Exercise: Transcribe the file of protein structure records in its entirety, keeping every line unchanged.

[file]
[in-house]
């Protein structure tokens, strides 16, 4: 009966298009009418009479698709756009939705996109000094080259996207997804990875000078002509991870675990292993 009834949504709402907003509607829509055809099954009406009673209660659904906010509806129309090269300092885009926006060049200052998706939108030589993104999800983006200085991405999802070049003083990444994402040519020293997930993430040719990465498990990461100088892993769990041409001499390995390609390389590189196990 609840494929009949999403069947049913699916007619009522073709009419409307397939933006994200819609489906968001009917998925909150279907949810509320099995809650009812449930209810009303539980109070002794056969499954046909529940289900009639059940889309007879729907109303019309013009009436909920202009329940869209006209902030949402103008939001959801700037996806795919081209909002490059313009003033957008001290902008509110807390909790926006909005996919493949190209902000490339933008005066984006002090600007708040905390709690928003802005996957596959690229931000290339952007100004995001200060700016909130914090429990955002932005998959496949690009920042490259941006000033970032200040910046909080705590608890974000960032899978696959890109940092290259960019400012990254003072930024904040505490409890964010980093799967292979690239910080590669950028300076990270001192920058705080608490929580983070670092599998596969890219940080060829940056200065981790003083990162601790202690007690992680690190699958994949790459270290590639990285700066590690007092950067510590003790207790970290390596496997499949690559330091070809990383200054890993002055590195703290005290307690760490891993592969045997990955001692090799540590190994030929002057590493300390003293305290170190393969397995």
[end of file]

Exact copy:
[in-house]
């Protein structure tokens, strides 16, 4: 009966298009009418009479698709756009939705996109000094080259996207997804990875000078002509991870675990292993 009834949504709402907003509607829509055809099954009406009673209660659904906010509806129309090269300092885009926006060049200052998706939108030589993104999800983006200085991405999802070049003083990444994402040519020293997930993430040719990465498990990461100088892993769990041409001499390995390609390389590189196990 609840494929009949999403069947049913699916007619009522073709009419409307397939933006994200819609489906968001009917998925909150279907949810509320099995809650009812449930209810009303539980109070002794056969499954046909529940289900009639059940889309007879729907109303019309013009009436909920202009329940869209006209902030949402103008939001959801700037996806795919081209909002490059313009003033957008001290902008509110807390909790926006909005996919493949190209902000490339933008005066984006002090600007708040905390709690928003802005996957596959690229931000290339952007100004995001200060700016909130914090429990955002932005998959496949690009920042490259941006000033970032200040910046909080705590608890974000960032899978696959890109940092290259960019400012990254003072930024904040505490409890964010980093799967292979690239910080590669950028300076990270001192920058705080608490929580983070670092599998596969890219940080060829940056200065981790003083990162601790202690007690992680690190699958994949790459270290590639990285700066590690007092950067510590003790207790970290390596496997499949690559330091070809990383200054890993002055590195703290005290307690760490891993592969045997990955001692090799540590190994030929002057590493300390003293305290170190393969397995």